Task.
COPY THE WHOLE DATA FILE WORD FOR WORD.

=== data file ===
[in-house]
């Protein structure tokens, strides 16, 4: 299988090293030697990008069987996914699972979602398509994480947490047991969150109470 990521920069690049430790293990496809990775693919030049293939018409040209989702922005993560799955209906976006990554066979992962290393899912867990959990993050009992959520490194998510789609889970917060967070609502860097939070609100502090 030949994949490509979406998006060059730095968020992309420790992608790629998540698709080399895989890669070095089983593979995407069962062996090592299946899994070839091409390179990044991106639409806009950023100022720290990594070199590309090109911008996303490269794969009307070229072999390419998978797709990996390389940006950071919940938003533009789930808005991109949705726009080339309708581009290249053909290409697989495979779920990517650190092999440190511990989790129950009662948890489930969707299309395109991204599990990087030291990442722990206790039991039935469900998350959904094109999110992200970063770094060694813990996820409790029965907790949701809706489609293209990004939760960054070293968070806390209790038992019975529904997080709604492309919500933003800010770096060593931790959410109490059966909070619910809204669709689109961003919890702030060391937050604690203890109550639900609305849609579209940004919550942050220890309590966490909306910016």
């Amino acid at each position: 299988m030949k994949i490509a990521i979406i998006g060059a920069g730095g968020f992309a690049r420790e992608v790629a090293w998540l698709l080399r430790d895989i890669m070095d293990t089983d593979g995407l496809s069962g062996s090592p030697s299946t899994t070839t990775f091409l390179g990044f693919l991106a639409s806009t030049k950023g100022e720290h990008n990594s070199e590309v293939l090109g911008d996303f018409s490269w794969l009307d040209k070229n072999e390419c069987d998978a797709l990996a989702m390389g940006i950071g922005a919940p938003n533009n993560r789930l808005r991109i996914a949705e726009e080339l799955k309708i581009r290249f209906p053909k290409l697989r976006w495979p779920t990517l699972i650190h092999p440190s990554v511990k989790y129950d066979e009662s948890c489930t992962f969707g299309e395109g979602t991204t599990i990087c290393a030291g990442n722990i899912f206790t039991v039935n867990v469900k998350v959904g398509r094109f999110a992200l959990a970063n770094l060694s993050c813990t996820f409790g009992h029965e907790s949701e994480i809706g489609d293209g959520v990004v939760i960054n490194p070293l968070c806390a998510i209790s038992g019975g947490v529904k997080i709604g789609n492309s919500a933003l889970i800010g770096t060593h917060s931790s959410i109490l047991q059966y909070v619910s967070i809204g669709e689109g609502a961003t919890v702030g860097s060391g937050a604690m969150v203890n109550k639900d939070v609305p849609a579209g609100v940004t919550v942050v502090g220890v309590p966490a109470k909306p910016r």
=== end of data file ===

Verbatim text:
[in-house]
């Protein structure tokens, strides 16, 4: 299988090293030697990008069987996914699972979602398509994480947490047991969150109470 990521920069690049430790293990496809990775693919030049293939018409040209989702922005993560799955209906976006990554066979992962290393899912867990959990993050009992959520490194998510789609889970917060967070609502860097939070609100502090 030949994949490509979406998006060059730095968020992309420790992608790629998540698709080399895989890669070095089983593979995407069962062996090592299946899994070839091409390179990044991106639409806009950023100022720290990594070199590309090109911008996303490269794969009307070229072999390419998978797709990996390389940006950071919940938003533009789930808005991109949705726009080339309708581009290249053909290409697989495979779920990517650190092999440190511990989790129950009662948890489930969707299309395109991204599990990087030291990442722990206790039991039935469900998350959904094109999110992200970063770094060694813990996820409790029965907790949701809706489609293209990004939760960054070293968070806390209790038992019975529904997080709604492309919500933003800010770096060593931790959410109490059966909070619910809204669709689109961003919890702030060391937050604690203890109550639900609305849609579209940004919550942050220890309590966490909306910016």
């Amino acid at each position: 299988m030949k994949i490509a990521i979406i998006g060059a920069g730095g968020f992309a690049r420790e992608v790629a090293w998540l698709l080399r430790d895989i890669m070095d293990t089983d593979g995407l496809s069962g062996s090592p030697s299946t899994t070839t990775f091409l390179g990044f693919l991106a639409s806009t030049k950023g100022e720290h990008n990594s070199e590309v293939l090109g911008d996303f018409s490269w794969l009307d040209k070229n072999e390419c069987d998978a797709l990996a989702m390389g940006i950071g922005a919940p938003n533009n993560r789930l808005r991109i996914a949705e726009e080339l799955k309708i581009r290249f209906p053909k290409l697989r976006w495979p779920t990517l699972i650190h092999p440190s990554v511990k989790y129950d066979e009662s948890c489930t992962f969707g299309e395109g979602t991204t599990i990087c290393a030291g990442n722990i899912f206790t039991v039935n867990v469900k998350v959904g398509r094109f999110a992200l959990a970063n770094l060694s993050c813990t996820f409790g009992h029965e907790s949701e994480i809706g489609d293209g959520v990004v939760i960054n490194p070293l968070c806390a998510i209790s038992g019975g947490v529904k997080i709604g789609n492309s919500a933003l889970i800010g770096t060593h917060s931790s959410i109490l047991q059966y909070v619910s967070i809204g669709e689109g609502a961003t919890v702030g860097s060391g937050a604690m969150v203890n109550k639900d939070v609305p849609a579209g609100v940004t919550v942050v502090g220890v309590p966490a109470k909306p910016r």